Dr. John David Arnold was born in ‘Pennsylvania Dutch Country’ on a small farm located near Doylestown in Bucks County. His late father whose family dates from the early 1600’s was a writer and inventor, who wrote the first motor tourist guide of Mexico for Triple A and Popular Mechanics Magazines in the 1950’s. His mother was an artist, sculptor, and micro business owner of Grayce’s Gift Shop in Patagonia, Arizona until age of 97. Dr. Arnold has two sisters, Janie & Elaine. Dr. Arnold has been a resident of Arizona for over five decades and presently resides in both Tucson and Patagonia, Arizona. Dr. Arnold is a single parent with three daughters and one stepson; Loree, Renato, (born in Lima, Peru) Chaska, 19 and Tika, 16. All four have attended and excelled in traditional and public charter schools. Dr. Arnold moved to Guadalajara, Mexico with his family when he was six years old, and attended elementary school at Colegio Cervantes. He moved to Nogales, Arizona after five years in Guadalajara. His family then moved to Tucson’s south side circa 1958 where he attended Wakefield Junior High and Pueblo High Schools. Subsequently, Dr. Arnold graduated from the University of Arizona, with a Bachelor’s Degree in Spanish and Sociology, two Master’s Degrees in Administration and Education, (M. Ed) with a Ph.D. in the same fields. At age 12, because he spoke Spanish he was invited by his church’s bus ministry to go to the Bracero farmworker camps as an interpreter. At age 16, he drove his own church bus and established the migrant ministries in Santa Cruz Valley, Rillito, and Marana, Arizona. At age 18, he was ordained and pastored the First Southern Baptist Church in Catalina, Arizona. His teaching and coaching career was in private schools where he organized the Arizona Independent High School Athletic Association. His basketball, football, track and baseball teams all won state championships in 1966.
In 1967, while working for the Head Start Program, Dr. Arnold wrote the first PPEP, Inc. grant proposal submitted to the Tucson War on Poverty Program, which was initiated by the Presidents Kennedy/Johnson Administrations. The initial funding was for $19,000, from which he bought a 48 passenger 1957 Chevrolet school bus known as “La Tortuga” (the tortoise). Dr. Arnold was the driver, mechanic and school teacher imparting practical educational teachings to help the Bracero farmworkers prepare themselves to be productive in our society. Having lived in Mexico, he understood first-hand what it was to live and study in an unfamiliar society with a different language and culture.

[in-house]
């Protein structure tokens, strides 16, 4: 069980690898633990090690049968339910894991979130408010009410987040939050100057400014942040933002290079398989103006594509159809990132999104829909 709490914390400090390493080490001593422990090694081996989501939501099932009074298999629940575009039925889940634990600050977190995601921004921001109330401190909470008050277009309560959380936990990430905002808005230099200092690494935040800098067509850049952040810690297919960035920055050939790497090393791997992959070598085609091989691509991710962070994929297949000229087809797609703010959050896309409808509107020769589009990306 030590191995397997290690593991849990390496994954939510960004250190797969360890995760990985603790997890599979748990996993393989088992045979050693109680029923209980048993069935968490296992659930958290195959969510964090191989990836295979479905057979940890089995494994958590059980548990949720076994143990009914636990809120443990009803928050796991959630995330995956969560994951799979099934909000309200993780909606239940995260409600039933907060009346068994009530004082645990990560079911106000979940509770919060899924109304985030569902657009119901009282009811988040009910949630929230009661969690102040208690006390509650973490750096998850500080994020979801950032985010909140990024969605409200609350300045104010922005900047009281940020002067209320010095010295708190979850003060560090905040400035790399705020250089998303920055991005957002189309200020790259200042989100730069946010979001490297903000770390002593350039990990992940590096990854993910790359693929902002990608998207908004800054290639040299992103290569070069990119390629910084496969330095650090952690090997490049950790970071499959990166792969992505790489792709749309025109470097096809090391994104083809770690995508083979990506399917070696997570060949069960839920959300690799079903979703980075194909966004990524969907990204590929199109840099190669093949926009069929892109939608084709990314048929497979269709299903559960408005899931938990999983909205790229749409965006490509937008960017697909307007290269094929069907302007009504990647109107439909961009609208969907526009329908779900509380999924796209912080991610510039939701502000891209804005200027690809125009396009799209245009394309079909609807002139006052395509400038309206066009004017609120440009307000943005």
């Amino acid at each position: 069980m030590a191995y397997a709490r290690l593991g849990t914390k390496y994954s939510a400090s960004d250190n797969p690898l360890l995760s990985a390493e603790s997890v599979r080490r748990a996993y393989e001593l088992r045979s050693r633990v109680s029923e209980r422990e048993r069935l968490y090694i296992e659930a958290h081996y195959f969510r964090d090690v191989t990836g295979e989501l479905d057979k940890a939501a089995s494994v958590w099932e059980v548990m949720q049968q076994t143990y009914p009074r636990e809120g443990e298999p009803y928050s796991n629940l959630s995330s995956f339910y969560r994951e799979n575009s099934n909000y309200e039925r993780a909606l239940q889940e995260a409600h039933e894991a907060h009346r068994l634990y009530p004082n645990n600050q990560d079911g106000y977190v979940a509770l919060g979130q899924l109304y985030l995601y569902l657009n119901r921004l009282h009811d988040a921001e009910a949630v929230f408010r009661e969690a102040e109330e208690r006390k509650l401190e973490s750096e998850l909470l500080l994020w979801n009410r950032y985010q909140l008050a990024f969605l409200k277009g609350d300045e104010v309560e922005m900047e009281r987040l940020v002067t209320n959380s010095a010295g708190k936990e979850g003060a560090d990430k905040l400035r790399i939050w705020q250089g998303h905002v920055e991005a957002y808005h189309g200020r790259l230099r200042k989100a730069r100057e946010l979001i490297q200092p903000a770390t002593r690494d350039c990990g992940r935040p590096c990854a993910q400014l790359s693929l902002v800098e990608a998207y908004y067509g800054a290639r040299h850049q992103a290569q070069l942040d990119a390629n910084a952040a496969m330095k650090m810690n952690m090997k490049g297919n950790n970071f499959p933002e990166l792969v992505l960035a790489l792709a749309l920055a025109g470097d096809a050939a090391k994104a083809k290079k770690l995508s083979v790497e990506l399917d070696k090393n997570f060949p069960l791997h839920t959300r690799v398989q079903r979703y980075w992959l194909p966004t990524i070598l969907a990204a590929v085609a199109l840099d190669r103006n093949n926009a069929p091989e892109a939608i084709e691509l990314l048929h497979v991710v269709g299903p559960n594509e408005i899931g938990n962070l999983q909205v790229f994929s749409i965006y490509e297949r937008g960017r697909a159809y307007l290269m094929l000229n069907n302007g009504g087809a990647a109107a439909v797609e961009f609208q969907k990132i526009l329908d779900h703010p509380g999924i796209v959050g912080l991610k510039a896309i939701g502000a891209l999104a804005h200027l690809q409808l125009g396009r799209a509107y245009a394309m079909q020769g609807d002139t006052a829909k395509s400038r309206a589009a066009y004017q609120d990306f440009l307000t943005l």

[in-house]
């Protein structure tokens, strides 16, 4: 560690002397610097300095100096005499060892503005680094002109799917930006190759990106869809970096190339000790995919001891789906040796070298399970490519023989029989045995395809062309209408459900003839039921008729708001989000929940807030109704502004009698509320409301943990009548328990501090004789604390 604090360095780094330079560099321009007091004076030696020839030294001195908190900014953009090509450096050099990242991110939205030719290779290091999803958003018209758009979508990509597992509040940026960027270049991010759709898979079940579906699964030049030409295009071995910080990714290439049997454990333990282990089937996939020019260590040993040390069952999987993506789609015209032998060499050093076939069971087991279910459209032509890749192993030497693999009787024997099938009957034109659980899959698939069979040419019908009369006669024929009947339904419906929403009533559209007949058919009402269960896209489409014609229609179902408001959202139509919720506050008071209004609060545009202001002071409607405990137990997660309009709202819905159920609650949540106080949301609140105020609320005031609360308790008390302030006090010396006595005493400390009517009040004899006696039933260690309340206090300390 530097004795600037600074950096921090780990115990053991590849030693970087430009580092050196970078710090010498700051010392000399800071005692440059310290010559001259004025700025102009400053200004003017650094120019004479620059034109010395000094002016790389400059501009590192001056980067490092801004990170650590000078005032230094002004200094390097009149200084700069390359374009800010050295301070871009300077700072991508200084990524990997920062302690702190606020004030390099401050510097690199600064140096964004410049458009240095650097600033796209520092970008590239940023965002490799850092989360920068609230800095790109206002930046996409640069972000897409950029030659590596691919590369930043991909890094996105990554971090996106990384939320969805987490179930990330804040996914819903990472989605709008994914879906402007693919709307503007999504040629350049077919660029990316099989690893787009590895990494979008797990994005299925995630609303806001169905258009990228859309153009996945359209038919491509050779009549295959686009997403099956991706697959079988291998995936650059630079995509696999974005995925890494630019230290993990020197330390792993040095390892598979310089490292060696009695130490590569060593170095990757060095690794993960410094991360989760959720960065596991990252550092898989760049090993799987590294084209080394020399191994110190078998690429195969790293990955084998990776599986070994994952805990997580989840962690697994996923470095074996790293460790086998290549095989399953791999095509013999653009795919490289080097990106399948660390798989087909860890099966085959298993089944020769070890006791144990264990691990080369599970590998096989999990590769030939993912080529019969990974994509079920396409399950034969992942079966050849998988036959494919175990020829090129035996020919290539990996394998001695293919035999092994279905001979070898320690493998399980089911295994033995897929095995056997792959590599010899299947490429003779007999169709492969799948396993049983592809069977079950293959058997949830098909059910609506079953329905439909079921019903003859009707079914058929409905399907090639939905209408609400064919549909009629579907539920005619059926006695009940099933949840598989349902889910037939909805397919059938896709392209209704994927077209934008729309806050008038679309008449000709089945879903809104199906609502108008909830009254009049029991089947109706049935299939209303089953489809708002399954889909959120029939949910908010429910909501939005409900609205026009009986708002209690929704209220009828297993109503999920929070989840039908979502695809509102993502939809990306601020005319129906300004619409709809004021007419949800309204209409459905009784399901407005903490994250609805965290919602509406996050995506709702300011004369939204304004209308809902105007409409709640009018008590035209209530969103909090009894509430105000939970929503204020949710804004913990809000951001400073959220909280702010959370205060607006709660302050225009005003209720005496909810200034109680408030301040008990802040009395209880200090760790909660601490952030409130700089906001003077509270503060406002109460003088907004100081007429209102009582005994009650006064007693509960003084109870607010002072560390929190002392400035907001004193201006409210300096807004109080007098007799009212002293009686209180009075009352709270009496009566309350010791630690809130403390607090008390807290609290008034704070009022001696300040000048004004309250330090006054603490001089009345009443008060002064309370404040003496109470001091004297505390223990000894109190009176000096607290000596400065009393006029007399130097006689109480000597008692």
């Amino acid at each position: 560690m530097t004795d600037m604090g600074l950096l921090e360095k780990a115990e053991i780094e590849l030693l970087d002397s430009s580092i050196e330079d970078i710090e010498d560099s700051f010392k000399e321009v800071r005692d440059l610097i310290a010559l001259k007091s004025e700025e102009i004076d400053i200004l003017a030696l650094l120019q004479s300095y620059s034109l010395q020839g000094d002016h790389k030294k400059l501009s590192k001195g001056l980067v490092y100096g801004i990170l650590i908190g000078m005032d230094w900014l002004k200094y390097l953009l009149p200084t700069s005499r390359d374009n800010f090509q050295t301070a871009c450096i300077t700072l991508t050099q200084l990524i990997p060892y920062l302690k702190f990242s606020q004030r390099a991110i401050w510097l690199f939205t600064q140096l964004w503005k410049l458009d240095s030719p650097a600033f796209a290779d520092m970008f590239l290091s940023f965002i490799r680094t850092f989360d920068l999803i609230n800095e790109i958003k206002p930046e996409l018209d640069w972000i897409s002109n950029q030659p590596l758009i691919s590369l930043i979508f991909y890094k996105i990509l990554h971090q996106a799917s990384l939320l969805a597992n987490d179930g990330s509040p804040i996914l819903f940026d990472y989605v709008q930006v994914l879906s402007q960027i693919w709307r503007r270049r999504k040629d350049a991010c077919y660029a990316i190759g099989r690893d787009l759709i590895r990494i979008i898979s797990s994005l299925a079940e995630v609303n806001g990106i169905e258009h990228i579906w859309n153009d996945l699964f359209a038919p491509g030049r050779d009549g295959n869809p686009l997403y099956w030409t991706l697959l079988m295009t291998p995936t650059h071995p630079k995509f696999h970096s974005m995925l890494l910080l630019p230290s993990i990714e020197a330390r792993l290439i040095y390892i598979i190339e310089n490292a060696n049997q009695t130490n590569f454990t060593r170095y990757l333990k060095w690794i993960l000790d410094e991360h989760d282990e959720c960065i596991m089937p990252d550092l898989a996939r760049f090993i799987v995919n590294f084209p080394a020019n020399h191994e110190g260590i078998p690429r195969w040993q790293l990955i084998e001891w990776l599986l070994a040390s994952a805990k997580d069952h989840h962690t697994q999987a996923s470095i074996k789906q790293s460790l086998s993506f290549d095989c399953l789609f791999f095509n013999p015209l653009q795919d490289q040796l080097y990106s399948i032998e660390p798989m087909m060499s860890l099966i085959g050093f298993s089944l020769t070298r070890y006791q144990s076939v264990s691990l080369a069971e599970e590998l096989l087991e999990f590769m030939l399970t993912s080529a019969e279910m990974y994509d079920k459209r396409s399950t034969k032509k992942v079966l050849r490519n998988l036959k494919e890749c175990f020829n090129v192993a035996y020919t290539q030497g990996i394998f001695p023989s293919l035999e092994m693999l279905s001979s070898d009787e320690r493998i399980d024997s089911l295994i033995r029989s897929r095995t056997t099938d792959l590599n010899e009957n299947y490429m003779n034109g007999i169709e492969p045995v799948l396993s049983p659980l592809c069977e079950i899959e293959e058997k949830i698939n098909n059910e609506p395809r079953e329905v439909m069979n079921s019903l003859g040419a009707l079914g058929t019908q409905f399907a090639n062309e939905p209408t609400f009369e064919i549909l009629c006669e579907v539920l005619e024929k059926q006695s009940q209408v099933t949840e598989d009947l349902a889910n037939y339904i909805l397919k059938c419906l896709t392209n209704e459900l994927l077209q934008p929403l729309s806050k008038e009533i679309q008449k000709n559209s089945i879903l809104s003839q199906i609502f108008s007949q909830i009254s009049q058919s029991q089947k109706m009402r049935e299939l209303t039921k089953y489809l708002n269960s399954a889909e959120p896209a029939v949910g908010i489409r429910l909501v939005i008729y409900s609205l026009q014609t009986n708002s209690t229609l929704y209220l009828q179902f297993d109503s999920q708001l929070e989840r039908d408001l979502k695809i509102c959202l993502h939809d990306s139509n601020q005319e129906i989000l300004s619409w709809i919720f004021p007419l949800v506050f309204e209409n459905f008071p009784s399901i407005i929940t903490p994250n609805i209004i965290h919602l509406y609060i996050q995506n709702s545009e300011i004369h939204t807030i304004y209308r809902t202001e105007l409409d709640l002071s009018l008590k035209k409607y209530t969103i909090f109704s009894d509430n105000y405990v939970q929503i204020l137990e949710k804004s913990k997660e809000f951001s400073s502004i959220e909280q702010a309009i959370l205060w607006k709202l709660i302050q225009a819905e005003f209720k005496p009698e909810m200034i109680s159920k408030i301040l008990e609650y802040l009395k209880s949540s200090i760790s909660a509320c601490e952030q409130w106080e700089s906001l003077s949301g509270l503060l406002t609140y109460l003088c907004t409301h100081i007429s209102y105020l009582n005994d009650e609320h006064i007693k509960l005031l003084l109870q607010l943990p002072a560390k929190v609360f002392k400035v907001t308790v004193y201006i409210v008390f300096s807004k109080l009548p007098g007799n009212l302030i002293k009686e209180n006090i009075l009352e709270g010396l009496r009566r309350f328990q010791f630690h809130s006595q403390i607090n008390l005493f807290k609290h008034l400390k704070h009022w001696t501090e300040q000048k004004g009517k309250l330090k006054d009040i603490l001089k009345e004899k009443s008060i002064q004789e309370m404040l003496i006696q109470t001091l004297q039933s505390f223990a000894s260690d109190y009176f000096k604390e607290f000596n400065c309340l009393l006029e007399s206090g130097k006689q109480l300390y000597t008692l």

From PPEP’s humble beginnings aboard La Tortuga 49 years ago, Dr. Arnold, the PPEP Board of Directors and dedicated staff have sought to carry out the dreams to “improve the quality of life” of the farmworkers and rural poor whom visited the bus in those formative years. His work has been cited as national models 10 times in U.S. Congressional Records, including citations by U.S. Congressmen Udall, Kolbe, Pastor, Grijalva, Giffords, and Senators: DeConcini, McCain, Kyl and Enzi of Wyoming. His programs have been honored twice at the White House, among numerous other recognitions nationally and internationally. US Congressman, Ed Pastor wrote “It is your vision and energy that transformed ‘La Tortuga’ into a major force for ‘Improving the quality of life in Arizona and the world”. US Senator, Mike Enzi wrote, “you may be the most innovative person I know. It’s always fascinating to learn of your new and intriguing advances, plus being a voice for the migrant farmworker and their kids.” Senator McCain stated “Ultimately much of our future depends on programs such as PPEP” www.ppep.org.